– His white west is the west when it still resembled the rest of the world, but to make his case he pretends silently that the rest of the world didn’t resemble itself, and a still deeper silence envelops the question of how the rest of the world became less like it was.

    – His guilty white west is the west that resembled the rest of the world, but he lives there instead of nearby Haiti (where they had the revolution he fantasises about), or in Africa’s western bulge (whence his forebears likely came) because he well knows the west he wants to pay him is the west that does not.

  • TDK

    In your thought experiment you make the assumption that Mr Coates would prefer to be a US citizen (and receive reparations) rather than be a Senegalese. This relies on the unspoken assumption that Senegalese citizens would not seek or obtain reparations.

    A few minutes in the company of someone on the far left would disabuse you of this notion. The poverty of Africa is the fault of the West.

    When you bring up the subject of who sold the slaves to the slave traders, you are met with denial. At best you will get reports of naive Africans being fobbed off with worthless trinkets. A more sophisticated variant has it that Africans treated slavery as a form of medium term punishment and that in African tribal society the punishment of slavery was limited and did not transfer to the children. 20 years of Bonded Labour say. The African’s who sold the slaves apparently assumed that the same consideration would apply in the Americas.

    Next we can blame African poverty on the sales of weapons and on western interference causing wars which sapped African strength.

    Onto colonialism which is blamed for deliberately raping the continent of men and materials. Think of Congo. More wars.

    Finally post independence, there are overt mechanisms in place (arms sales and backing for western backed leaders) and covert (which are usually not defined) which continue to cause African society to fail to thrive.

    So if you imagine that reparations for slavery are the end of the story – you will be surprised in due course.

    Identity politics is simple: if you and your kind do not have the success of others, then there is a conspiracy against you and your kind. No need to prove it.

  • TDK

    Let me add to my list:

    We are also to give reparations for the Climate Crisis.

  • Dr Evil

    Or this Coates character is just a chancer hoping to get some compensation?

  • Rob

    They, the guilty-feeling whites, horrified by their own comfort and privilege, long to be told off and perhaps even punished for the sins of their nation

    They aren’t horrified by their own comfort and privilege. They are horrified by the comfort and ‘privilege’ of other white people.

    Anyway, bring it on. Reparations should be the cornerstone of the Democrats’ next Presidential campaign. If those blue-collar white Democrat voters still haven’t got the message after all these years, they surely finally will in 2020.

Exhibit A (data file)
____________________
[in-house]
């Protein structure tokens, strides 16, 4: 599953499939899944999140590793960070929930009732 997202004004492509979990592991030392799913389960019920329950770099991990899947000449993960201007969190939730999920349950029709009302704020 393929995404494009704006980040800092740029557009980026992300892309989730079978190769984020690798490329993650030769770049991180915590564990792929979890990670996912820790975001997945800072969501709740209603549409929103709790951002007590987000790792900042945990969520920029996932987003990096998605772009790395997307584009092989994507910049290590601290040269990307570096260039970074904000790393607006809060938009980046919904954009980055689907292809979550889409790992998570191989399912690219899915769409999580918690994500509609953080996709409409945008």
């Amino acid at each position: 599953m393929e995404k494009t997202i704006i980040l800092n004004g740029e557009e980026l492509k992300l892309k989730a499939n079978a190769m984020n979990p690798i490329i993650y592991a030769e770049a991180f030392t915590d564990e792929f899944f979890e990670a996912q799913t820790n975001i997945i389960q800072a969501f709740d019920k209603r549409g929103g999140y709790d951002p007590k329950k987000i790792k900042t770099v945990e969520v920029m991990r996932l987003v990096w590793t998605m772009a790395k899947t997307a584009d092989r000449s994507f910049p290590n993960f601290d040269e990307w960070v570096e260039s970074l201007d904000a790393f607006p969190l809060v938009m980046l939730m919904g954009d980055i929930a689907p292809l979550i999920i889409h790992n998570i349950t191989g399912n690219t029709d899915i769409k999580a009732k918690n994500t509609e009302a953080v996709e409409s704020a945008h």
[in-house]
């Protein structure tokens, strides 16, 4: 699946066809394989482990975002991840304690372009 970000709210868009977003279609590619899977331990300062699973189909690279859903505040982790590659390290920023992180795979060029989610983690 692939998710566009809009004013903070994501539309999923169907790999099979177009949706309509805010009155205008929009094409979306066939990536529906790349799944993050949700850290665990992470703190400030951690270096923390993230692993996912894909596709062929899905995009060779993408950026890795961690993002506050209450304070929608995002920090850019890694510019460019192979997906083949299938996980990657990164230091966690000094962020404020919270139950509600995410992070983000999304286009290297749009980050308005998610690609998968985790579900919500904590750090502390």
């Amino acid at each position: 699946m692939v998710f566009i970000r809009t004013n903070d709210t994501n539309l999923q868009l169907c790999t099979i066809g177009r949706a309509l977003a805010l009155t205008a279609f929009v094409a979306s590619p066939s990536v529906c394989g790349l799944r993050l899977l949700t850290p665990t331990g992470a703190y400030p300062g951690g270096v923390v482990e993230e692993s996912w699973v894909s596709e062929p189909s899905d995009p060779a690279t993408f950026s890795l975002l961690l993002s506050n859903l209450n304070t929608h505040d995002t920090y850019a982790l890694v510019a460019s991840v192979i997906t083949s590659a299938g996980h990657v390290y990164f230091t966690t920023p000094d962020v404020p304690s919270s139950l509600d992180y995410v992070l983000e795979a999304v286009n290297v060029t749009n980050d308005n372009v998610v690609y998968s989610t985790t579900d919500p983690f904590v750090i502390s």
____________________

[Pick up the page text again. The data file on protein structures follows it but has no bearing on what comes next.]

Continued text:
• I have taken your admonishment to speak the truth boldly to heart and published a short parable, that has been sitting on my hard drive for six months, about the myth that we live in a “patriarchy.” It is here. https://ajournaloftraditionalamericanpolitics.blogspot.com/2019/03/the-parable-of-naweristan.html

  • Julie near Chicago


    Thanks very much for your elucidation. Also your other comments, cogent as always.

    Speaking of which, you wrote

    “…[T]oo many apologise for telling the truth….”

    Absolutely true. And too many apologize for being “insufficiently sensitive” (meaning, for failing to see that their words will be flea-combed through for anything that could conceivably be twisted so as to indicate demeaning of a Victim Group, whether already included or newly introduced for the purpose, and dragged off to a Group Self-Confession and Self-Flagellation session). E.g.,


    This poor girl is a knitter and textile artist (I gather) and made the mistake of posting about her excitement over her upcoming visit to India. BIG mistake!

    The link is to her apology for her insensitivity (and, as Niall denounces, for telling the truth — though that’s not what she apologizes for).

    If the posting doesn’t make you sick, the comments, made so kindly and compassionately, surely will.

    The apology was posted at https://thenewneo.com/ , where I left my own comments:

    …[T]he target of criticism who responds as she did is actively helping in the project to destroy her self-esteem and her sense of herself as a good and worthwhile person (I assume she basically is one, just a little too sensitive to the cruelty of others) — “worthy of living and capable of living.”

    I’m not crazy about all of our psychologizing from the Peanut Gallery, so to speak, but I added the following just the same:

    …to destroy her self-esteem and her very sense of herself.

    Which is the goal of the communists’ self-flagellation and group-excoriation sessions. (Well, that and the thrill of torturing people.) Big Brother, and less famous persons, absolutely need to destroy others’ senses of self.

  • Fraser Orr

    @Niall Kilmartin
    – Ta-Nehisi, who has never been a slave, wants to be paid by whites who have never kept slaves. There is no criminal, intending his harm, to put in the dock. So (ignoring the more basic absurdities) it looks like a civil action for damages. So whether the plaintiff has in fact suffered loss or not is relevant.